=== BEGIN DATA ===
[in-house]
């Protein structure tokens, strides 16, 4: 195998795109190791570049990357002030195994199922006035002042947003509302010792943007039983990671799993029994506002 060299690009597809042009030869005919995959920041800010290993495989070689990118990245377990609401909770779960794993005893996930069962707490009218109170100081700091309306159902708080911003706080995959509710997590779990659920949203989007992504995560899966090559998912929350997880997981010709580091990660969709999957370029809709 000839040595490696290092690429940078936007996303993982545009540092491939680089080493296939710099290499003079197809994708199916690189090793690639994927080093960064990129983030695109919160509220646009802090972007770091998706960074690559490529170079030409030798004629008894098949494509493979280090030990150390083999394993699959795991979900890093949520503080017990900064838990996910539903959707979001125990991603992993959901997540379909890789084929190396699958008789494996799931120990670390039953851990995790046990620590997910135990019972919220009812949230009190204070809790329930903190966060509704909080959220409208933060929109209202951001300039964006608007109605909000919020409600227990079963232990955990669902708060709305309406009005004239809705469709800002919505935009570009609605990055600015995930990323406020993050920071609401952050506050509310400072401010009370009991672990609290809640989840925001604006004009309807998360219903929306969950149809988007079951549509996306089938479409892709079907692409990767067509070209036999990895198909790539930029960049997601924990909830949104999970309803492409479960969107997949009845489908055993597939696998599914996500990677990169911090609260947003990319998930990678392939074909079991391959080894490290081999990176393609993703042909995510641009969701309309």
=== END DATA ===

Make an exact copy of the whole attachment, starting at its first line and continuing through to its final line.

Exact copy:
[in-house]
């Protein structure tokens, strides 16, 4: 195998795109190791570049990357002030195994199922006035002042947003509302010792943007039983990671799993029994506002 060299690009597809042009030869005919995959920041800010290993495989070689990118990245377990609401909770779960794993005893996930069962707490009218109170100081700091309306159902708080911003706080995959509710997590779990659920949203989007992504995560899966090559998912929350997880997981010709580091990660969709999957370029809709 000839040595490696290092690429940078936007996303993982545009540092491939680089080493296939710099290499003079197809994708199916690189090793690639994927080093960064990129983030695109919160509220646009802090972007770091998706960074690559490529170079030409030798004629008894098949494509493979280090030990150390083999394993699959795991979900890093949520503080017990900064838990996910539903959707979001125990991603992993959901997540379909890789084929190396699958008789494996799931120990670390039953851990995790046990620590997910135990019972919220009812949230009190204070809790329930903190966060509704909080959220409208933060929109209202951001300039964006608007109605909000919020409600227990079963232990955990669902708060709305309406009005004239809705469709800002919505935009570009609605990055600015995930990323406020993050920071609401952050506050509310400072401010009370009991672990609290809640989840925001604006004009309807998360219903929306969950149809988007079951549509996306089938479409892709079907692409990767067509070209036999990895198909790539930029960049997601924990909830949104999970309803492409479960969107997949009845489908055993597939696998599914996500990677990169911090609260947003990319998930990678392939074909079991391959080894490290081999990176393609993703042909995510641009969701309309």